10 Facts About Savoy


County of Savoy was detached de jure from the Kingdom of Arles by Charles IV, Holy Roman Emperor in 1361.

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Straddling the Alps, Savoy lay within two competing spheres of influence, a French sphere and a North Italian one.

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Savoy was important to Spain because it served as a buffer between France and the Spanish held lands in Italy.

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In 1714, as a consequence of the War of the Spanish Succession, Savoy was technically subsumed into the Kingdom of Sicily, then the Kingdom of Sardinia from 1720.

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Savoy was occupied by French revolutionary forces between 1792 and 1815.

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Two-thirds of Savoy was restored to the Kingdom of Sardinia in the First Restoration of 1814 following Napoleon's abdication; approximately one-third of Savoy, including the two most important cities of Chambery and Annecy, remained in France.

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Victor Emmanuel's dynasty, the House of Savoy, retained its Italian lands of Piedmont and Liguria and became the ruling dynasty of Italy.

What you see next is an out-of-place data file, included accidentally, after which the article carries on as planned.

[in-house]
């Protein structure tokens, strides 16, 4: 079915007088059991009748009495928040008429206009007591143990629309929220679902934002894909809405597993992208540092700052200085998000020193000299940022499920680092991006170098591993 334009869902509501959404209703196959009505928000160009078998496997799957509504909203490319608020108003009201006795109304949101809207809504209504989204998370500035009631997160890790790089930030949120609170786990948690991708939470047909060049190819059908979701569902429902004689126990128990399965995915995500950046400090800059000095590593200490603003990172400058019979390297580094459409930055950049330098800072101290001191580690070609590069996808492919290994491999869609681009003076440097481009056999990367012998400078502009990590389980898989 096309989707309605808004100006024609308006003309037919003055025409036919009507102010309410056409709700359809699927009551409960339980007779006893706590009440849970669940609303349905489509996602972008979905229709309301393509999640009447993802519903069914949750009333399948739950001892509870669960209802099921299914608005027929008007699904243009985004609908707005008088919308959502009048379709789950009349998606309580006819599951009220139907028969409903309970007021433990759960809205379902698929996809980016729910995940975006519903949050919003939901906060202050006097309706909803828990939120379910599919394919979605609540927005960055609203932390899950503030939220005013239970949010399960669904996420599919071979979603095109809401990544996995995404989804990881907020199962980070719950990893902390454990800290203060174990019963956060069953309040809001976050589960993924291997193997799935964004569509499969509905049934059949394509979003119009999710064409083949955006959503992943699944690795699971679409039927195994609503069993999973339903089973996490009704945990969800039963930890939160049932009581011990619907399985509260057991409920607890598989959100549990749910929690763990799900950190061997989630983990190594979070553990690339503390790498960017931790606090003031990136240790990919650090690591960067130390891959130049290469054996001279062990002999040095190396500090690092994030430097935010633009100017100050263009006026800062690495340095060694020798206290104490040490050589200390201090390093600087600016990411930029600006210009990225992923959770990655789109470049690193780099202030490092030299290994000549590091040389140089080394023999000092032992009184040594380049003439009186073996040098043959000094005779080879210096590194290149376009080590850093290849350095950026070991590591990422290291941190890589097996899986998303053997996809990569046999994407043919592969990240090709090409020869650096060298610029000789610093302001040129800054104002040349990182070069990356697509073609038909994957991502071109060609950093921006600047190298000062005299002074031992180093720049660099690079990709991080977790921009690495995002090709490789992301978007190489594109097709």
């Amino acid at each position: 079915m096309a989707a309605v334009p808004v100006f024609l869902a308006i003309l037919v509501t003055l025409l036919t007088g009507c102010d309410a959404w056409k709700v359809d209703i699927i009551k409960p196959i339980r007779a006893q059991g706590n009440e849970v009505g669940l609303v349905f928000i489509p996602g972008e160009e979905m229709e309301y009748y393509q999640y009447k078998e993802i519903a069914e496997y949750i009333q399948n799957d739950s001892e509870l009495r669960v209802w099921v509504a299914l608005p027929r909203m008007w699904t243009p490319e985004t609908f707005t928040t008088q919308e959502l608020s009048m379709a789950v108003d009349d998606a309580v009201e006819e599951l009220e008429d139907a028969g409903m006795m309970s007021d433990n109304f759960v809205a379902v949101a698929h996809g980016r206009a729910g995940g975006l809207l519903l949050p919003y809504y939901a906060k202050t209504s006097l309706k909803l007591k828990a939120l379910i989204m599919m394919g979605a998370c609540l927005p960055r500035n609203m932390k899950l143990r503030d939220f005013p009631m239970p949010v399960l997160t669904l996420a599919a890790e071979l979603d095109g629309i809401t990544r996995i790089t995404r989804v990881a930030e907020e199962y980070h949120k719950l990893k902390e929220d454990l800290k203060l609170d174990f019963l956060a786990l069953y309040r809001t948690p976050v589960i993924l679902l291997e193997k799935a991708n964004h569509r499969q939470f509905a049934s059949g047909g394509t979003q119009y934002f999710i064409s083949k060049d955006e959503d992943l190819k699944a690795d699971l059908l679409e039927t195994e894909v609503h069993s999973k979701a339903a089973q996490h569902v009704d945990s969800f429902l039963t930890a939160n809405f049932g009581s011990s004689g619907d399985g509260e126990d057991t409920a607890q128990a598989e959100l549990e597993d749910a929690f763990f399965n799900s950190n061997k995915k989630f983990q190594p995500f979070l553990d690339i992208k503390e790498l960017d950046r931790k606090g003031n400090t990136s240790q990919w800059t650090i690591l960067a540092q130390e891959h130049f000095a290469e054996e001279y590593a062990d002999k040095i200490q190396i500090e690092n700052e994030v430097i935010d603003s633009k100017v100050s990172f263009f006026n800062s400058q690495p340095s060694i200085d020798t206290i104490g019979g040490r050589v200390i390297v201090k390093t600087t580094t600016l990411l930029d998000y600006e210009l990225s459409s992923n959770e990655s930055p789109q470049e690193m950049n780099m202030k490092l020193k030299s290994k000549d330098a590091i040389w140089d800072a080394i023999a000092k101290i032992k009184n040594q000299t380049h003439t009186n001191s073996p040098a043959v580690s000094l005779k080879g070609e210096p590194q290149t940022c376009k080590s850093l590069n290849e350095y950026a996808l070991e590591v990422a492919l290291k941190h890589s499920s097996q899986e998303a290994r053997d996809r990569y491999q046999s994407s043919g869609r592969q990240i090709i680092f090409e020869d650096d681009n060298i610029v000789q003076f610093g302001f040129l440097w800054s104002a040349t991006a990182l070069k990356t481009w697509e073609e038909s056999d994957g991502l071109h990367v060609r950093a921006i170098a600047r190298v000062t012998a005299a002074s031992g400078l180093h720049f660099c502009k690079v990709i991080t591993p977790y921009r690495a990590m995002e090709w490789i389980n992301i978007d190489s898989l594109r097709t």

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In 1919, contrary to the annexation treaty, France officially ended the military neutrality of the parts of the country of Savoy that had originally been agreed to at the Congress of Vienna, and eliminated the free trade zone – both treaty articles having been broken unofficially in World War I France was condemned in 1932 by the international court for noncompliance with the measures of the Treaty of Turin regarding the provinces of Savoy and Nice.

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Savoy has begun to solemnize the feasts in 1960, commemorating the centenary of its incorporation to France.

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In 2004, Waiting for Freedom in Savoy was founded to promote the peaceful separatist cause to young people.

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